A Novel Idea: an introduction to the novel, the Early American Novel, and The Coquette

What is a novel? This slidedeck accompanies the Mensa Foundation's lesson plan on the Early American novel, and explores what it means to be a novel, what it means to be an American novel, and introduces "The Coquette."
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  • 1. A Novel Idea an introduction to the novel, the Early American Novel, and The Coquette
  • 2. There is a great deal of solemn discussion about The Novel. In fact, every novel is an answer to the ancient plea, “Tell us a story.” ~ Pamela Brown
  • 3. When we discuss a definition of what exactly a novel is, we are discussing how the story is packaged – what form it takes.
  • 4. Define, please… Webster’s says a novel is “a fictitious prose narrative of considerable length and complexity, portraying characters and usually presenting a sequential organization of action and scenes.” Webster’s New Universal Unabridged Dictionary
  • 5. It’s lacking “considerable length.”
  • 6. Also lacking “considerable length.” This is called a “novella” – a little novel.
  • 7. It’s poetry, not prose.
  • 8. It’s true, so it’s fact, not fiction.
  • 9. What Webster’s doesn’t tell us is that the novel also creates in the reader the feeling that he or she is there in the story watching the action.
  • 10. Novels create in us the feeling that we are experiencing a life separate from our own.
  • 11. Part of this is because, unlike plays or epic poems, the novel was intended to be a private experience between the reader and the book.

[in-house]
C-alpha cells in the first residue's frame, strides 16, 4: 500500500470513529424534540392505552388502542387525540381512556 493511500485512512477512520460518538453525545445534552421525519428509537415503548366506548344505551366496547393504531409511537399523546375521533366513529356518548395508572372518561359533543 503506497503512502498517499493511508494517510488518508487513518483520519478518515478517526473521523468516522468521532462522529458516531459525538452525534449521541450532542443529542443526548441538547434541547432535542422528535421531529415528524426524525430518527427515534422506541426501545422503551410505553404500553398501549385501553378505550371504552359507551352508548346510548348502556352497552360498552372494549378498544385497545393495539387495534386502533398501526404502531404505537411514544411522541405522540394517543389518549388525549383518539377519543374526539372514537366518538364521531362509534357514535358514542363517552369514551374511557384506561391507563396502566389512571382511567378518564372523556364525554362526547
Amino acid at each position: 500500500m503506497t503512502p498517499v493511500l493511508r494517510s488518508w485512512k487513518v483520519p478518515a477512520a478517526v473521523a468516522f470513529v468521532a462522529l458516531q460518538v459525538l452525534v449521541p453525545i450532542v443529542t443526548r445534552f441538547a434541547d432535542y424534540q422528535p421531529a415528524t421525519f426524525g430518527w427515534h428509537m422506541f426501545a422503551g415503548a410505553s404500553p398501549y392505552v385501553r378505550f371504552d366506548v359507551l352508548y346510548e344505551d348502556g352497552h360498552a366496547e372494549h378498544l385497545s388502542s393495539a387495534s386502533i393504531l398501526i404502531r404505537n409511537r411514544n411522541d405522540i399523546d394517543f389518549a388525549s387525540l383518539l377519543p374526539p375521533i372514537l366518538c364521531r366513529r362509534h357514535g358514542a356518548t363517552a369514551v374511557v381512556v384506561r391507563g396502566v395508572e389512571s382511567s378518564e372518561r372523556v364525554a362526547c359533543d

• 12. A novel can be read over the course of days, weeks, or even years. Although read by many people, the experience of reading a novel is intensely personal.
  • 13. That is why people have such different reactions to novels; a tremendous part of what you get out of a novel is what you bring to the novel.
  • 14. Marion C. Garretty said, “A novel is the chance to try on a different life for size.”
  • 15. A long period of development preceded the emergence of what we would call the novel in the English in the 18th Century.
  • 16. Among the predecessors to the novel were romances like the legends of King Arthur.
  • 17. “Yea, and if some god shall wreck me in the wine-dark deep, even so I will endure… For already have I suffered full much, and much have I toiled in perils of waves and war. Let this be added to the tale of those.” “Be strong, saithmy heart; I am a soldier; I have seen worse sights than this.” “Even his griefs are a joy long after to one that remembers all that he wrought and endured.” And epic poems like The Odyssey by Homer.
  • 18. Although your parents would probably rather have you read a novel than do just about anything else…
  • 19. (In fact, it’s possible you get out of chores by saying that you have to read something, you know, for school.)
  • 20. Back then, novels were seen as dangerous and corrupting. Looking at this quote, let’s substitute the term “rap music” for “romances, novels, and plays” and see what we come up with:
  • 21. “The free access which many young people have to rap music romances, novels, and plays has poisoned the mind and corrupted the morals of many a promising youth; and prevented others from improving their minds in useful knowledge.” ~ Enos Hitchcock
  • 22. Also, girls (to whom the novels were aimed) should have been doing something better with their time.
  • 23. Another argument against novels was that reading about all of these romantic, heroic men might create expectations in young girls that real men couldn’t meet.